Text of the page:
Serena Williams’ C-Walk: Controversy or Culture?



Forget what Team USA did to Nigeria in basketball, what Serena Williams did to Maria Sharapova at Centre Court at the All England Tennis and Croquet Club to bring home the gold medal is easily the most dominant performance thus far in the Olympics. It’s just too bad that the thing that everyone is focusing on is the 30-year-old’s celebratory dance. As much as we enjoy individuality and are far from a detractor of celebrating, perhaps Ms. Williams crip walk was ill advised.

But was Serena Williams really paying homage to a gangster’s life?

Los Angeles Times sports columnist Bill Plaschke seems to think so, as he tweeted “Serena C-walking at Wimbledon only shows how long she’s been away from home, separated from violence and death associated with that dance.” However, as with most things that have spawned from urban America, the origins of the C-walk are far removed from the dance once it hit the mainstream. It doesn’t make it any better, but it also doesn’t mean that we should allow it to overshadow her complete dismantling of the Russian that has long battled Serena for the number one spot in the world tennis rankings.

Surely, she didn’t say to herself “let me pay homage to the villains from the hood” as she broke into the five second dance.  American swimmer Ryan Lochte probably never considered the origins of the grill he flashed after winning the gold medal for the 400m individual medley. Although both the crip walk and the grill have two vastly different origins, the pop culture desensitization of both are the same. When Brent Barry C-walked during the 2003 NBA All-Star 3-point contest, his dance was met with giggles and devoid of criticism. That was obviously because Barry wasn’t crip affiliated nor from Compton. Or maybe it’s because the dance is viewed today as harmless.

But when Serena Williams does it, it’s now serenading a murderer’s lifestyle?

The funny thing is that most observers who have been critical of Williams quick dance had no idea what she was doing until they checked out the explosion of social media. Once they became privy to the dance, they decided to trace its origins and saddle Williams with the unflattering “ghetto mentality” tag. Williams worked her ass off to get herself into a position to dominate the world in tennis. She comes from a city where her and her friends have done the dance without any inkling of being empathetic to gang culture. The dance originated from the inner city and is done by many who have no gang affiliation whatsoever. That’s just what happens when a dance permeates into the mainstream. The next time you watch MTV’s America’s Best Dance Crew, ask yourself if the multi-cultured dancers are sympathizing with gang culture when they bust out a C-walk.

Fox Sports columnist Jason Whitlock suggested that the dance was “premeditated” as a means to show out the “snobs at Wimbledon a taste of the Compton girl they fear.” Williams has already shown the world that she’s the baddest of them all. She was clearly exhilarated by her utter destruction of the then- number one tennis player in the world and opted to celebrate.

And what’s wrong with celebration? Apparently, to many it’s a disrespectful way to show up the competition. To some, playing the game like it was “meant to be played”  is the only way to go. No celebrating, no taunting, no dancing, no nothing. But the game is not just a game to the African-Americans that breakthrough in sports that they weren’t allowed to participate in years ago. The game is far more than points and trophies. It’s a way out.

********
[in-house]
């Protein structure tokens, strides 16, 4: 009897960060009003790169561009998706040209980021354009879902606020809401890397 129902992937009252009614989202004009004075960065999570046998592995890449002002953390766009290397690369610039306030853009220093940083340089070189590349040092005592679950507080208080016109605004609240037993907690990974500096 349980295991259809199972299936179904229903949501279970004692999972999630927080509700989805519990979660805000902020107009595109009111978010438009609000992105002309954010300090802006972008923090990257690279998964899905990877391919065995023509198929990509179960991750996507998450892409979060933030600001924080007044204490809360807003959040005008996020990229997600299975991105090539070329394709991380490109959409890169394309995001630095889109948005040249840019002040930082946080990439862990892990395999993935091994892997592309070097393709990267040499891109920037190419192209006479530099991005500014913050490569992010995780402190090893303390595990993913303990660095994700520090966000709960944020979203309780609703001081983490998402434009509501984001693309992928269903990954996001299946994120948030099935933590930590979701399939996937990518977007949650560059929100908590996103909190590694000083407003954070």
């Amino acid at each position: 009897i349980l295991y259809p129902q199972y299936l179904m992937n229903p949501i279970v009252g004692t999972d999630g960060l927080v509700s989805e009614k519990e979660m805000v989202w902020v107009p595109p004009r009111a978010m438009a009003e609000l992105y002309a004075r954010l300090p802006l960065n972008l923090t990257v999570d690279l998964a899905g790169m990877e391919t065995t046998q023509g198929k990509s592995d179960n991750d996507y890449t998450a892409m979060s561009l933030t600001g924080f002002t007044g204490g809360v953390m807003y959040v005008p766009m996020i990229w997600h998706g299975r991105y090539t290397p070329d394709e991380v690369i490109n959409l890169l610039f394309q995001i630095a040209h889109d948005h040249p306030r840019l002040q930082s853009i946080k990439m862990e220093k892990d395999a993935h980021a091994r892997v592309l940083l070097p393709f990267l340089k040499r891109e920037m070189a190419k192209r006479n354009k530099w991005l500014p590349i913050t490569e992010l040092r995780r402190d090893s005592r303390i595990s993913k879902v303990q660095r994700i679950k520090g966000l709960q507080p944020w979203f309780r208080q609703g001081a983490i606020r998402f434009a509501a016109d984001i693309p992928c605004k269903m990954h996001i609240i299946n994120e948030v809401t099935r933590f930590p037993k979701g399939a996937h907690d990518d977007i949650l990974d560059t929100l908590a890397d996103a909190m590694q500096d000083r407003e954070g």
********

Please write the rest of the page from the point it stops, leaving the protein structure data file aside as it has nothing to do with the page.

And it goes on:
Many  athletes from urban environments had to work their way through the impoverished confines of their city in order to punch their ticket out of the hood. When you listen to a story like the unbelievable tale of survival and struggle that retired NFL running back Curtis Martin delivered at his Hall of Fame induction, you can see why we celebrate once we get to the top. Success isn’t given to them, it is hard earned. And in a sport that was once considered an “all-white sport,” the fact that Serena Williams is one of four tennis players to achieve a Career Golden Slam (win all four Grand Slam tournaments and the Olympic gold medal) is even more reason for one to dance.

She earned the opportunity to dance for a few seconds. Get over it.

But the other side of the coin is that she unknowingly left herself open to criticism the moment that she finished her dance. After all, it is the crip walk and she knew that she may be in hot water the moment she sheepishly backtracked in front of the press during the post-match news conference.

“Actually, there is a name. But I don’t know if . . . it’s inappropriate,” Williams said. “It’s just a dance we do in California.”

As always, an African-American has to be aware that they are still African-American in the eyes of the press. As mentioned in the Gabby Douglas article, one misstep is magnified tenfold. The crip walk, although harmless in its 2012 intent, will be slammed because of the simple fact that it still has “crip” in the name. And mainstream America is deathly afraid of The Crips. And although pop culture borrows heavy from hip-hop culture that is produced in the inner cities, that doesn’t mean that they will criticize it any less and Serena has to be aware of that. It was a brief lapse of judgment that doesn’t need Serena to stand in front of a camera and deliver a public apology. Everyone should be aware that Ms. Williams isn’t going to celebrate a lifestyle that claimed the life of her older sister in 2003. No, this was just a moment of sheer joy.

Let’s celebrate yet another African-American first and national victory at the 2012 Summer Olympics, rather than shroud her success in controversy.